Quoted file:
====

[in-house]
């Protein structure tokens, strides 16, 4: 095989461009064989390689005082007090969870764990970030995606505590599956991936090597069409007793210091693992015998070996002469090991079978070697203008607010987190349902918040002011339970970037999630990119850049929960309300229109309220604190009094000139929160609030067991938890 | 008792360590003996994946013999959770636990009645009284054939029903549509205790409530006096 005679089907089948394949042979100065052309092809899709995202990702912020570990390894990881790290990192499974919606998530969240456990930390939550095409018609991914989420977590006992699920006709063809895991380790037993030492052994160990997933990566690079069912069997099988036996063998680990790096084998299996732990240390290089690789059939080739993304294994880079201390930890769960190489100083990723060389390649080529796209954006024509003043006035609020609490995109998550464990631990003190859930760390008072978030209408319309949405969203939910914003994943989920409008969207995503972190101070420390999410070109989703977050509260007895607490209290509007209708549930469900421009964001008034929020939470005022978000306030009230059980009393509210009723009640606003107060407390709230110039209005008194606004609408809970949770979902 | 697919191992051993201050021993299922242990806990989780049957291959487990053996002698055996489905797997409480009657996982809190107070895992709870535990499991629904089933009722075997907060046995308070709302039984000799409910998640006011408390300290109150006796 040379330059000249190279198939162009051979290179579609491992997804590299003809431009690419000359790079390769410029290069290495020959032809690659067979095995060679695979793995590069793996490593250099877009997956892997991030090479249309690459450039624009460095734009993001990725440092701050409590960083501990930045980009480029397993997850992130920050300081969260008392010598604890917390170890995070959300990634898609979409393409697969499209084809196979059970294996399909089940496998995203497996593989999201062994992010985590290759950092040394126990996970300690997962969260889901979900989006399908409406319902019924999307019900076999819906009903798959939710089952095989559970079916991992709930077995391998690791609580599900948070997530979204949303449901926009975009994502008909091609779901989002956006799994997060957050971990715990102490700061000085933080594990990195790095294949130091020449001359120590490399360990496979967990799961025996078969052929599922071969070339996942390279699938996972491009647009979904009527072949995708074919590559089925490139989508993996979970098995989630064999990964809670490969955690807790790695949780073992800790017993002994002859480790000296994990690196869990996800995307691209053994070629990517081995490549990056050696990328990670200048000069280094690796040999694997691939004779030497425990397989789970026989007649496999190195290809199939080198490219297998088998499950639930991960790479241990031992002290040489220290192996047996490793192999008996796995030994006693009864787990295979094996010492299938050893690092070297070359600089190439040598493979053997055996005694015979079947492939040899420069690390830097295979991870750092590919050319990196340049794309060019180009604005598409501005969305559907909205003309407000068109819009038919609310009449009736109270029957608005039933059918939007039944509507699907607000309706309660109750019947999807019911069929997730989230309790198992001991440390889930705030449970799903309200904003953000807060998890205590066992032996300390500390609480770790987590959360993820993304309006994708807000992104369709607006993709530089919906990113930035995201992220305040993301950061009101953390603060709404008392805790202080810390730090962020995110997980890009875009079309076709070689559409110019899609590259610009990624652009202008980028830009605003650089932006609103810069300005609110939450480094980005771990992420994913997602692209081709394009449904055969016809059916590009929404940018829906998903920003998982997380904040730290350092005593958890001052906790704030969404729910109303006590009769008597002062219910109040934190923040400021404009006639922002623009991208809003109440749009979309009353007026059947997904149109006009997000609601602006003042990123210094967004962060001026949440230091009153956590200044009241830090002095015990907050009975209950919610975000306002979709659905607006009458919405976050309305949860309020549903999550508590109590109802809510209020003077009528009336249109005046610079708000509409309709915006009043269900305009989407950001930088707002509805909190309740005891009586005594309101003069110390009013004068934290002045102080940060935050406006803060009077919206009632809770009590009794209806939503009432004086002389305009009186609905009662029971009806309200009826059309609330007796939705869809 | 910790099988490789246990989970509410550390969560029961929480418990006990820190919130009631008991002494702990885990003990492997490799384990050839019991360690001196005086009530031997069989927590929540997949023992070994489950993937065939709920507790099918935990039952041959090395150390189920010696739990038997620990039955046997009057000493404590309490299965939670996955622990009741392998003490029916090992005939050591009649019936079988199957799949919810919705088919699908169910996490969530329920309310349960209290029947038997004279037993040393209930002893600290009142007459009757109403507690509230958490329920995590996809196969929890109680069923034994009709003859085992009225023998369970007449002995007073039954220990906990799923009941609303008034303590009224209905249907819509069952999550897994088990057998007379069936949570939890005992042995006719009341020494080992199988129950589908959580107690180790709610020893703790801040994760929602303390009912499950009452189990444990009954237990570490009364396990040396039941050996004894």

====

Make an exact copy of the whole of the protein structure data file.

[in-house]
């Protein structure tokens, strides 16, 4: 095989461009064989390689005082007090969870764990970030995606505590599956991936090597069409007793210091693992015998070996002469090991079978070697203008607010987190349902918040002011339970970037999630990119850049929960309300229109309220604190009094000139929160609030067991938890 | 008792360590003996994946013999959770636990009645009284054939029903549509205790409530006096 005679089907089948394949042979100065052309092809899709995202990702912020570990390894990881790290990192499974919606998530969240456990930390939550095409018609991914989420977590006992699920006709063809895991380790037993030492052994160990997933990566690079069912069997099988036996063998680990790096084998299996732990240390290089690789059939080739993304294994880079201390930890769960190489100083990723060389390649080529796209954006024509003043006035609020609490995109998550464990631990003190859930760390008072978030209408319309949405969203939910914003994943989920409008969207995503972190101070420390999410070109989703977050509260007895607490209290509007209708549930469900421009964001008034929020939470005022978000306030009230059980009393509210009723009640606003107060407390709230110039209005008194606004609408809970949770979902 | 697919191992051993201050021993299922242990806990989780049957291959487990053996002698055996489905797997409480009657996982809190107070895992709870535990499991629904089933009722075997907060046995308070709302039984000799409910998640006011408390300290109150006796 040379330059000249190279198939162009051979290179579609491992997804590299003809431009690419000359790079390769410029290069290495020959032809690659067979095995060679695979793995590069793996490593250099877009997956892997991030090479249309690459450039624009460095734009993001990725440092701050409590960083501990930045980009480029397993997850992130920050300081969260008392010598604890917390170890995070959300990634898609979409393409697969499209084809196979059970294996399909089940496998995203497996593989999201062994992010985590290759950092040394126990996970300690997962969260889901979900989006399908409406319902019924999307019900076999819906009903798959939710089952095989559970079916991992709930077995391998690791609580599900948070997530979204949303449901926009975009994502008909091609779901989002956006799994997060957050971990715990102490700061000085933080594990990195790095294949130091020449001359120590490399360990496979967990799961025996078969052929599922071969070339996942390279699938996972491009647009979904009527072949995708074919590559089925490139989508993996979970098995989630064999990964809670490969955690807790790695949780073992800790017993002994002859480790000296994990690196869990996800995307691209053994070629990517081995490549990056050696990328990670200048000069280094690796040999694997691939004779030497425990397989789970026989007649496999190195290809199939080198490219297998088998499950639930991960790479241990031992002290040489220290192996047996490793192999008996796995030994006693009864787990295979094996010492299938050893690092070297070359600089190439040598493979053997055996005694015979079947492939040899420069690390830097295979991870750092590919050319990196340049794309060019180009604005598409501005969305559907909205003309407000068109819009038919609310009449009736109270029957608005039933059918939007039944509507699907607000309706309660109750019947999807019911069929997730989230309790198992001991440390889930705030449970799903309200904003953000807060998890205590066992032996300390500390609480770790987590959360993820993304309006994708807000992104369709607006993709530089919906990113930035995201992220305040993301950061009101953390603060709404008392805790202080810390730090962020995110997980890009875009079309076709070689559409110019899609590259610009990624652009202008980028830009605003650089932006609103810069300005609110939450480094980005771990992420994913997602692209081709394009449904055969016809059916590009929404940018829906998903920003998982997380904040730290350092005593958890001052906790704030969404729910109303006590009769008597002062219910109040934190923040400021404009006639922002623009991208809003109440749009979309009353007026059947997904149109006009997000609601602006003042990123210094967004962060001026949440230091009153956590200044009241830090002095015990907050009975209950919610975000306002979709659905607006009458919405976050309305949860309020549903999550508590109590109802809510209020003077009528009336249109005046610079708000509409309709915006009043269900305009989407950001930088707002509805909190309740005891009586005594309101003069110390009013004068934290002045102080940060935050406006803060009077919206009632809770009590009794209806939503009432004086002389305009009186609905009662029971009806309200009826059309609330007796939705869809 | 910790099988490789246990989970509410550390969560029961929480418990006990820190919130009631008991002494702990885990003990492997490799384990050839019991360690001196005086009530031997069989927590929540997949023992070994489950993937065939709920507790099918935990039952041959090395150390189920010696739990038997620990039955046997009057000493404590309490299965939670996955622990009741392998003490029916090992005939050591009649019936079988199957799949919810919705088919699908169910996490969530329920309310349960209290029947038997004279037993040393209930002893600290009142007459009757109403507690509230958490329920995590996809196969929890109680069923034994009709003859085992009225023998369970007449002995007073039954220990906990799923009941609303008034303590009224209905249907819509069952999550897994088990057998007379069936949570939890005992042995006719009341020494080992199988129950589908959580107690180790709610020893703790801040994760929602303390009912499950009452189990444990009954237990570490009364396990040396039941050996004894």